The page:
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This Low-Key Moment Changed My Mind About Red Dead Redemption 2



While playing the first handful of hours of Red Dead Redemption 2, I was coming to terms with kinda sorta … hating it. Rockstar's sprawling western just was not for me. It was too plodding, too deliberate, too time-consuming, and too dull. So many of the game's systems were designed intentionally to keep you from having fun while playing it. Lots of how much I liked the original Red Dead Redemption – a game I'd fully completed in 2010, despite a lot of the same kinds of issues – I was getting ready to let the sequel ride off into the sunset that was deleting It's off my PS4 hard drive.

Then I hit one of the game's best scenes (at least, so far), and it changed my mind.

It's not exactly an easy task to get to that scene if you is already at odds with the game's pace. It comes in Chapter 2, efter at du har gått gjennom ganske få tutorials, lærer om børstehest, sporing og hunting, spillet gennem vildmarken, og bedre camp. Red Dead 2's story is not in any particular hurry to pull you along, but eventually you spend time with all of Van der Linde's characters, and hanging around with them starts to become the story in itself. One mission sees you and your comrades mounting a rescue mission to save Sean, an outlaw pal who was captured by bounty hunters off-screen in the earlier Blackwater job that happens before the game's start.

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It's not The mission to save Sean that turned the corner for Red Dead 2. That's another of those "fight a bunch of guys" missions common to video games, where you gun down Fire. Red Dead 2's gunplay is not particularly engaging most of the time; leaving the game's sticky aim assists basically does the work for you, but turning it off makes picking out goals finicky and difficult.

One evening not long after rescuing Sean, I returned to camp to find everyone in good spirits. Dutch, the gang's leader, declared Sean's return a major victory, and before long, a full-blown party started. Scattered groups of people started the pounding whiskey, singing, dancing, and conversing.

The party scene is, so far, my favorite thing that's happened in Red Dead 2. You can wander around, sitting at campfires and joining in as Andre medlemmer af gangen sang sanger, til hvilken protagonist Arthur ikke altid kender alle ordene. Du kan spørre en av kvinnene om gangen for en dans, og litt klumsily svinge med henne, eller tilbud om en rask dukkert. You can listen to a variety of interactions, including Sean drunkenly trying to convince one of the camp's women, Karen, that he is in love with her – and then to their tryst in a tent, where both break down in whiskey driven tears.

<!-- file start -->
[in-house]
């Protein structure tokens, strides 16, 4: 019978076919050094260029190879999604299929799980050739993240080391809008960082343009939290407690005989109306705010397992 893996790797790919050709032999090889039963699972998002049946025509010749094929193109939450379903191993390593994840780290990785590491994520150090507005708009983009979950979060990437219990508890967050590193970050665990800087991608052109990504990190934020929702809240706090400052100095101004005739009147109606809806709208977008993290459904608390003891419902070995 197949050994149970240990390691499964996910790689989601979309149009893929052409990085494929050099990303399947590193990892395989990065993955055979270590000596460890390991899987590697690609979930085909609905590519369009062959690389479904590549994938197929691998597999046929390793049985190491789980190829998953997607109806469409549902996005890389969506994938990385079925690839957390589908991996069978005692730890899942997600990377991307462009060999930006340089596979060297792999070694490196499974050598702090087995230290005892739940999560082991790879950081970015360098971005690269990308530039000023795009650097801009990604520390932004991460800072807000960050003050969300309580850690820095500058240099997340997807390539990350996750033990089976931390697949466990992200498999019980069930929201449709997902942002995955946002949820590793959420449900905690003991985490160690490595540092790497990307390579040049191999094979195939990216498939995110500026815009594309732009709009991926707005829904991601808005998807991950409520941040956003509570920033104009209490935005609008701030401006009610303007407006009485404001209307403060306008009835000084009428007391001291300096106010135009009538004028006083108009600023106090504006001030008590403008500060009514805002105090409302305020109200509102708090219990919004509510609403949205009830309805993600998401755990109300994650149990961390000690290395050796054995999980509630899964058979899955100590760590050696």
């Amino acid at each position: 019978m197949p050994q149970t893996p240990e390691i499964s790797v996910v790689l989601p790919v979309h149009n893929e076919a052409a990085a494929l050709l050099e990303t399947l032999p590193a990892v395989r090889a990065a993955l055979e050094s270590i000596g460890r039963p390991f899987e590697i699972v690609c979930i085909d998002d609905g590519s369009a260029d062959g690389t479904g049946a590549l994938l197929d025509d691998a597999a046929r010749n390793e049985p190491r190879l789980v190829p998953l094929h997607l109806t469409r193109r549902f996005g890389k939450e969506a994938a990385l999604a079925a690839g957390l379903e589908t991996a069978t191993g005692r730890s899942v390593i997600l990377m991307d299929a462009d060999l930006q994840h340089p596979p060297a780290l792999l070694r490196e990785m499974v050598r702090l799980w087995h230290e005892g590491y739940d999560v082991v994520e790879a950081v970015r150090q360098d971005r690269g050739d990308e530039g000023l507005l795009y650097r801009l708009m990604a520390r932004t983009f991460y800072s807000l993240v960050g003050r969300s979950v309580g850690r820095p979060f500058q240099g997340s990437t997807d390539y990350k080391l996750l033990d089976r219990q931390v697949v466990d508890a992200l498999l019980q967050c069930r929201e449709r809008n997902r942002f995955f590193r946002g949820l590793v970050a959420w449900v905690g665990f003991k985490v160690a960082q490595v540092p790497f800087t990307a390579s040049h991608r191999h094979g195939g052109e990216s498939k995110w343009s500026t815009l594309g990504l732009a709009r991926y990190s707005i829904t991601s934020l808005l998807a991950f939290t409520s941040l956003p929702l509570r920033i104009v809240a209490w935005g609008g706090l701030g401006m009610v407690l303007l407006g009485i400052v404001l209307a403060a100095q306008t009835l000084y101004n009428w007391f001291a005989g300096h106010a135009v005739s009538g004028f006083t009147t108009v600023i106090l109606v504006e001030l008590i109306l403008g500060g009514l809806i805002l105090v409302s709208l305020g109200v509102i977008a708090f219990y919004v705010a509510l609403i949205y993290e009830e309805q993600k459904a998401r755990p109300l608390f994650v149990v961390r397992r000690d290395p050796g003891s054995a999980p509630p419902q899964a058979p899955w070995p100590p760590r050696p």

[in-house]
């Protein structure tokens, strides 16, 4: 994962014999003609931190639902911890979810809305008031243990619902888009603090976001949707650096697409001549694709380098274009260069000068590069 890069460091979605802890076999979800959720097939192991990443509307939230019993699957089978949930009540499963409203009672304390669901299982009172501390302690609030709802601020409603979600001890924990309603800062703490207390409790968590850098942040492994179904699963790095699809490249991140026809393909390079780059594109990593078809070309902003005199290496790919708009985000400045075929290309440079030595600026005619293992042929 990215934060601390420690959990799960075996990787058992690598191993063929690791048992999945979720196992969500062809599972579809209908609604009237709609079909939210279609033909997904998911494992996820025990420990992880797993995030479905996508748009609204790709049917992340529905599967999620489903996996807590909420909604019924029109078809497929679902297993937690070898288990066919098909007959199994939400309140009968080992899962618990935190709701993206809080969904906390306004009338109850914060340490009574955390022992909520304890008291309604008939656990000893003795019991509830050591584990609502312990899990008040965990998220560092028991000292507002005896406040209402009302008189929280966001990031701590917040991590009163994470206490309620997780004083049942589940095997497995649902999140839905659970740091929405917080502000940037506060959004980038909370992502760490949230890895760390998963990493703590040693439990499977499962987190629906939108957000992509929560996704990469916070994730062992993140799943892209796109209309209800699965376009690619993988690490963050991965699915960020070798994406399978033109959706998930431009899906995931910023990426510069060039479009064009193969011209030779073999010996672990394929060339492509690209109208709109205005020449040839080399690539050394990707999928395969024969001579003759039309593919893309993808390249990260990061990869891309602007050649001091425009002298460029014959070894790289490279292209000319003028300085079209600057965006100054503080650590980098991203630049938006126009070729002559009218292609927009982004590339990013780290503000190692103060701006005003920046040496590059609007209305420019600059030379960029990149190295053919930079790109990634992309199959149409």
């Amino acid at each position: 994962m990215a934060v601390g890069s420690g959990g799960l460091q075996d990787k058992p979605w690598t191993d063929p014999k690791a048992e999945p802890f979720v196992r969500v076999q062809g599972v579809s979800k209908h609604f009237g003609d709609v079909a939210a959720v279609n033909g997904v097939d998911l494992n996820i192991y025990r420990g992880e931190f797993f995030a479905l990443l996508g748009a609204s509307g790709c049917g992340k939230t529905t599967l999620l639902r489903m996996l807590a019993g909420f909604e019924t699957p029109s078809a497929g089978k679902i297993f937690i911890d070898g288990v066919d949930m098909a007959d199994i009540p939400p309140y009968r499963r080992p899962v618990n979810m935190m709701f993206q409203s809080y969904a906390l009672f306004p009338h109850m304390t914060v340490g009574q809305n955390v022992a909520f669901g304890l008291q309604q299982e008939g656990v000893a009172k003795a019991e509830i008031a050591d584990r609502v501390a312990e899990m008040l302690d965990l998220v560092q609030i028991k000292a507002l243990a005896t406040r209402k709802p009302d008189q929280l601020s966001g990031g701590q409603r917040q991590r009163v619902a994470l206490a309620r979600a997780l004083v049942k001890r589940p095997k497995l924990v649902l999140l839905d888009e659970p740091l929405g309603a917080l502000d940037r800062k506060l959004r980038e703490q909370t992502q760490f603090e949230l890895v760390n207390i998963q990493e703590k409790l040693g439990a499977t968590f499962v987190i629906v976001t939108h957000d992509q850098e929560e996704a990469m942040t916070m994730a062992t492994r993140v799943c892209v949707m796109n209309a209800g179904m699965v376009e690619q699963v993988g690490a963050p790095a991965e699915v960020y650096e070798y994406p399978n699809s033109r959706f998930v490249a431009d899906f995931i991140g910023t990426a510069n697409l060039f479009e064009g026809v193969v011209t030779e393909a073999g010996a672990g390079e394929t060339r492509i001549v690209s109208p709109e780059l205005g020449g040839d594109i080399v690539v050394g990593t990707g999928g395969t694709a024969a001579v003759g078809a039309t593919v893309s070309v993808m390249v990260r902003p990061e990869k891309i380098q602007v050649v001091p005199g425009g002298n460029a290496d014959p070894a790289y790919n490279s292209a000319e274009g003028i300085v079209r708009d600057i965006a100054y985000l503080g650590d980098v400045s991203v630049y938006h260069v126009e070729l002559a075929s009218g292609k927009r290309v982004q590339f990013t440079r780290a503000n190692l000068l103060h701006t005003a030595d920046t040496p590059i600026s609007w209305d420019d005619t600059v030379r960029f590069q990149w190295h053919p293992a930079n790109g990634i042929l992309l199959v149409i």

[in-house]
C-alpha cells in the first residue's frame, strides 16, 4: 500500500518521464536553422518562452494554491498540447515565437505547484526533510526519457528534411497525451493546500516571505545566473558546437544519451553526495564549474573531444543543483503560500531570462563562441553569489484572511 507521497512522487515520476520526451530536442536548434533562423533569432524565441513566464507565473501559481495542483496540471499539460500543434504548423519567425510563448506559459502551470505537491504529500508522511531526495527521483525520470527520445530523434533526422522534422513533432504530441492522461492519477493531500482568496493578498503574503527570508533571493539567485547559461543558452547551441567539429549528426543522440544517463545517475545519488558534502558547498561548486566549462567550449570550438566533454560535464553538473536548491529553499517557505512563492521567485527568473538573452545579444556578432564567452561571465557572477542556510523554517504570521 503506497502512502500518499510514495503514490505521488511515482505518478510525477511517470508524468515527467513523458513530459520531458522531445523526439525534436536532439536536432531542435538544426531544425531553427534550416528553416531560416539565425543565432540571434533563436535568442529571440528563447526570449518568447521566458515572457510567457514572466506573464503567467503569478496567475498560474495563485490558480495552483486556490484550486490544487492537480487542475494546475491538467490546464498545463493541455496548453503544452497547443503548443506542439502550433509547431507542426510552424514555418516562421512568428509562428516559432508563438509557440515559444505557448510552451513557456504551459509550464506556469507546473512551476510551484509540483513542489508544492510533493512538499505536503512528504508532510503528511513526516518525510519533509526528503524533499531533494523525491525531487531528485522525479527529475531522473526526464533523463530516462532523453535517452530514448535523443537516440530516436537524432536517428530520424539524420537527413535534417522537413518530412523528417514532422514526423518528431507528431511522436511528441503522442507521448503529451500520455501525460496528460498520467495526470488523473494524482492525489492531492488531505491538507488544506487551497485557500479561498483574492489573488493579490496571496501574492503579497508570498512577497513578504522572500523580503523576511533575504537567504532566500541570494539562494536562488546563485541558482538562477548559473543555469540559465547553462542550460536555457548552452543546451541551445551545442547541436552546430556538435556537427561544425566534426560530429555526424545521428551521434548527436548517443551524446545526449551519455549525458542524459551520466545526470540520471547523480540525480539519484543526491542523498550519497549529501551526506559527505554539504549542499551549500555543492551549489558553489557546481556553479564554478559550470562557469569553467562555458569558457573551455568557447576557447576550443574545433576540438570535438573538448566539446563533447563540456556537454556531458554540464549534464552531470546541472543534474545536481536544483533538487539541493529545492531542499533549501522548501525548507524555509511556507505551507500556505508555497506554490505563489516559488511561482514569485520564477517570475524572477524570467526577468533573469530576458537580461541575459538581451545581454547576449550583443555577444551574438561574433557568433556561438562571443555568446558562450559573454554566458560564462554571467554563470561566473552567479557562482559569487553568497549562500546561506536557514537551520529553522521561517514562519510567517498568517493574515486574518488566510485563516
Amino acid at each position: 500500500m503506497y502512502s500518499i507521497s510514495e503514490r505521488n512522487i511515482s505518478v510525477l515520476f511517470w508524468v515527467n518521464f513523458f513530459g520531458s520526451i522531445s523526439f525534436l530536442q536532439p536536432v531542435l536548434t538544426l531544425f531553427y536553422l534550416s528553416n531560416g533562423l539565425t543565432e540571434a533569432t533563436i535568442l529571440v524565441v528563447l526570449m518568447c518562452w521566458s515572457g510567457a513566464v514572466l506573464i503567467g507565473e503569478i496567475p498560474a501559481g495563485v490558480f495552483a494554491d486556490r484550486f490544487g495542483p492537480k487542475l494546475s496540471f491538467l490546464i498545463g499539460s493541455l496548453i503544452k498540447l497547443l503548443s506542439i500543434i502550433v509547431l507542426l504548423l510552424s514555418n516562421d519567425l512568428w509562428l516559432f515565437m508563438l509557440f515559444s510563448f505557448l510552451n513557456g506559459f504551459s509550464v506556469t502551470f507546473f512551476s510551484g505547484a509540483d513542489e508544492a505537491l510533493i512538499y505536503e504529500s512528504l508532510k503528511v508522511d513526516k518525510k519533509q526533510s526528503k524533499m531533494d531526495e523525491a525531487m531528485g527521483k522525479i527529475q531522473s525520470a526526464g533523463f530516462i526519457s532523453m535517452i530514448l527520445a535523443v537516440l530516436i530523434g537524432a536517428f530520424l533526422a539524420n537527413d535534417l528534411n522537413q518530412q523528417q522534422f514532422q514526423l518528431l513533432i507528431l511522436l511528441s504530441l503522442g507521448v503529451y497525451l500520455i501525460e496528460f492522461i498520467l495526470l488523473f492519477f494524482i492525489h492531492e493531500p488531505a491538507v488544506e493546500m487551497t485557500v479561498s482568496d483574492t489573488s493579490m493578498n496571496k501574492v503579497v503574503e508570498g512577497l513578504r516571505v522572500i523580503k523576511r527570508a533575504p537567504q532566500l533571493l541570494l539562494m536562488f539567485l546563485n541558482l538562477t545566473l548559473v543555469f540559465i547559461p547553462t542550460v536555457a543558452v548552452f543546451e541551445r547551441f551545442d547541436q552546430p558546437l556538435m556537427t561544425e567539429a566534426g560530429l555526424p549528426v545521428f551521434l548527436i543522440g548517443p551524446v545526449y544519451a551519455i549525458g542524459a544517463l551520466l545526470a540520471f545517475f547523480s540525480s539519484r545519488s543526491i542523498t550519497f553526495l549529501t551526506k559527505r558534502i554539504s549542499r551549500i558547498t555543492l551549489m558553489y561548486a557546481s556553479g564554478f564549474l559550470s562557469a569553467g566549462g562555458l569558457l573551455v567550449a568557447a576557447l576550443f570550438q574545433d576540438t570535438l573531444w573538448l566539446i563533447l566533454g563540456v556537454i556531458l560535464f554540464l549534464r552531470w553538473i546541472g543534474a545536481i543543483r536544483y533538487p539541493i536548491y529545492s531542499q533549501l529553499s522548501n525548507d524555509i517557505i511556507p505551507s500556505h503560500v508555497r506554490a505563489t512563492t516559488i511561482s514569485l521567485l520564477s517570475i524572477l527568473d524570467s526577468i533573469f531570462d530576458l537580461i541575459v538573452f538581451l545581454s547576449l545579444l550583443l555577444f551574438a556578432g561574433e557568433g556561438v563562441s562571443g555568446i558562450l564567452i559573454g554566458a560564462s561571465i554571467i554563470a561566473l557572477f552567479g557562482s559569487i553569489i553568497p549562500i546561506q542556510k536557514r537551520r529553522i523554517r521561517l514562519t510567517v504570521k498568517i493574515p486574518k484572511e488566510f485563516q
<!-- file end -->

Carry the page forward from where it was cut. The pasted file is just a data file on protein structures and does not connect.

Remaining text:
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The party lasts through the night, and while there is not a particularly big amount of money. To actually do from a gameplay standpoint, it's one of the better moments in Red Dead 2 because it takes advantage of what's great about the game: its characters. You spend the party just about the people who make up the time, and time spent with them deepens the story moments and conversations that come later.

It's nice, too, that for as much shooting and stabbing as you do in Red Dead 2, there are ways to interact with its world that does not come at the end of a gun barrel. The games industry is full of triple-A titles that have huge, beautiful, imaginative worlds, but your only way of taking part in these worlds is to kill the stuff within them. For all that imagination, the reality of what games offer is usually pretty narrow: kill, or be killed. In Red Dead 2, there are at least these other opportunities, where interacting with characters is as rewarding as sticking them up or gunning them down.

Video games as a medium often still struggle in trying to tell compelling stories, specifically focusing on plot en actie terwijl relegatie karakterontwikkeling en wereldbouw naar collectible notes en audio logs. Spillene ofte føles som deres skapere fryder at hvis spillerne ikke er konstant løber fra en kamp til den næste, de vil stoppe med at spille altogether – der er ikke tid til at spilde på befolkning mange spil med mennesker, selvom folk i dem er hvad make people so interested in stories in the first place.

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Red Dead 2 is not afraid to let you stop and just spend time with its characters. The party scene has no real gameplay running, there's no achievement or trophy tied to it, and you can basically put your controller down for most of it. Red Dead 2's confidence in its characters is such that the game is okay with you not playing for a bit, but instead just being there, in that moment it's trying to create for you. Rockstar's willingness to try to leave you in moments like that is refreshing, because so many games and developers are not. When other developers are looking at Red Dead 2's success, I hope that's the lesson they take from it.


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